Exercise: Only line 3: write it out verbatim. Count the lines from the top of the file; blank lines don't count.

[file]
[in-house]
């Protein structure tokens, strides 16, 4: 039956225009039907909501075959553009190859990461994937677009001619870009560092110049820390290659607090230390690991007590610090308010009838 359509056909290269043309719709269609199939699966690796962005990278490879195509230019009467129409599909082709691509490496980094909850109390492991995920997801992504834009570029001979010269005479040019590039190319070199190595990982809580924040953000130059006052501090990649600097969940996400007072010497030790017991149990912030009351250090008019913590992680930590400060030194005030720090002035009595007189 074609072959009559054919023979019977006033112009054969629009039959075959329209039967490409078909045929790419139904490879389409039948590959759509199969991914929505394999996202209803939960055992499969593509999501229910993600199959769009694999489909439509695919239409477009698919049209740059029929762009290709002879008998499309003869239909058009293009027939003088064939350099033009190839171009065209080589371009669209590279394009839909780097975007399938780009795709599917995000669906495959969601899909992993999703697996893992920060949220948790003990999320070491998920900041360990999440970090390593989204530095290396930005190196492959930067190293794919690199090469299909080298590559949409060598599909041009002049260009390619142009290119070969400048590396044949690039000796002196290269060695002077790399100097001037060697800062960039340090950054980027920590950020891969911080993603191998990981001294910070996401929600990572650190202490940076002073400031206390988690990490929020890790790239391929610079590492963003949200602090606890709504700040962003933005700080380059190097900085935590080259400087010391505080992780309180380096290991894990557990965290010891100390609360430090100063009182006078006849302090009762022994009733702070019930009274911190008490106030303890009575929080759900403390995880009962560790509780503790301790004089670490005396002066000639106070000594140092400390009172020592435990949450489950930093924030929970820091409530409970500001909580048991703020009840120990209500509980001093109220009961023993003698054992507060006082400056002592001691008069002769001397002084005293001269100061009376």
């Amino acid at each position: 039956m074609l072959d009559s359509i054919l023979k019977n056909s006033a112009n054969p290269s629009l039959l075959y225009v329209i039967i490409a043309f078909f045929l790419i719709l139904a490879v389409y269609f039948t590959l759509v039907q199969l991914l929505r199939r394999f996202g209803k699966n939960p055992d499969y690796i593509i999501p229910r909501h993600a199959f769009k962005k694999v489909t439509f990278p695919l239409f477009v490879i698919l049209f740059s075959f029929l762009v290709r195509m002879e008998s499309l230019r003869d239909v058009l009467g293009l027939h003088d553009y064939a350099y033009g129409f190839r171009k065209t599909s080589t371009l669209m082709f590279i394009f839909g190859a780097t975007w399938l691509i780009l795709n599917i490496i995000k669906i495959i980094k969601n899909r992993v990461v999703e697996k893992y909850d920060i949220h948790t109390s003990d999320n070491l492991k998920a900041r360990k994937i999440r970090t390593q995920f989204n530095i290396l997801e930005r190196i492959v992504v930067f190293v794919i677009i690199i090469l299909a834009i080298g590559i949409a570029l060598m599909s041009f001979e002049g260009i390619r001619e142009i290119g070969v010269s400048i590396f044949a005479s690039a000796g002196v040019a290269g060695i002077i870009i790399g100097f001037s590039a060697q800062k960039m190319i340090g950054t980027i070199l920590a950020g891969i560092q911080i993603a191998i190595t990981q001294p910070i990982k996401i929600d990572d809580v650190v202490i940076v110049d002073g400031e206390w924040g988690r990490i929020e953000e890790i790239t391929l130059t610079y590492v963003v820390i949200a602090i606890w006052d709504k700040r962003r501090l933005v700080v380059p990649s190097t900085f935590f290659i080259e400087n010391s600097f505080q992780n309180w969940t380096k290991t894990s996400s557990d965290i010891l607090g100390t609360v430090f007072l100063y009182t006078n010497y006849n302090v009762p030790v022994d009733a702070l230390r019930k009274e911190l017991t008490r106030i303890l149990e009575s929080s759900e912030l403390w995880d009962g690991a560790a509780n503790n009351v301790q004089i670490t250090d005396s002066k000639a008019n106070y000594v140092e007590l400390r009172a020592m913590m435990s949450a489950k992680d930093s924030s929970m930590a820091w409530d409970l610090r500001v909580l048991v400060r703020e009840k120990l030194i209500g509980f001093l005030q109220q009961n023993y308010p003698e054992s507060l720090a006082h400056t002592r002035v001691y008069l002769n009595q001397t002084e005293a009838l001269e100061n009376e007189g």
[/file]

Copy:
């Amino acid at each position: 039956m074609l072959d009559s359509i054919l023979k019977n056909s006033a112009n054969p290269s629009l039959l075959y225009v329209i039967i490409a043309f078909f045929l790419i719709l139904a490879v389409y269609f039948t590959l759509v039907q199969l991914l929505r199939r394999f996202g209803k699966n939960p055992d499969y690796i593509i999501p229910r909501h993600a199959f769009k962005k694999v489909t439509f990278p695919l239409f477009v490879i698919l049209f740059s075959f029929l762009v290709r195509m002879e008998s499309l230019r003869d239909v058009l009467g293009l027939h003088d553009y064939a350099y033009g129409f190839r171009k065209t599909s080589t371009l669209m082709f590279i394009f839909g190859a780097t975007w399938l691509i780009l795709n599917i490496i995000k669906i495959i980094k969601n899909r992993v990461v999703e697996k893992y909850d920060i949220h948790t109390s003990d999320n070491l492991k998920a900041r360990k994937i999440r970090t390593q995920f989204n530095i290396l997801e930005r190196i492959v992504v930067f190293v794919i677009i690199i090469l299909a834009i080298g590559i949409a570029l060598m599909s041009f001979e002049g260009i390619r001619e142009i290119g070969v010269s400048i590396f044949a005479s690039a000796g002196v040019a290269g060695i002077i870009i790399g100097f001037s590039a060697q800062k960039m190319i340090g950054t980027i070199l920590a950020g891969i560092q911080i993603a191998i190595t990981q001294p910070i990982k996401i929600d990572d809580v650190v202490i940076v110049d002073g400031e206390w924040g988690r990490i929020e953000e890790i790239t391929l130059t610079y590492v963003v820390i949200a602090i606890w006052d709504k700040r962003r501090l933005v700080v380059p990649s190097t900085f935590f290659i080259e400087n010391s600097f505080q992780n309180w969940t380096k290991t894990s996400s557990d965290i010891l607090g100390t609360v430090f007072l100063y009182t006078n010497y006849n302090v009762p030790v022994d009733a702070l230390r019930k009274e911190l017991t008490r106030i303890l149990e009575s929080s759900e912030l403390w995880d009962g690991a560790a509780n503790n009351v301790q004089i670490t250090d005396s002066k000639a008019n106070y000594v140092e007590l400390r009172a020592m913590m435990s949450a489950k992680d930093s924030s929970m930590a820091w409530d409970l610090r500001v909580l048991v400060r703020e009840k120990l030194i209500g509980f001093l005030q109220q009961n023993y308010p003698e054992s507060l720090a006082h400056t002592r002035v001691y008069l002769n009595q001397t002084e005293a009838l001269e100061n009376e007189g």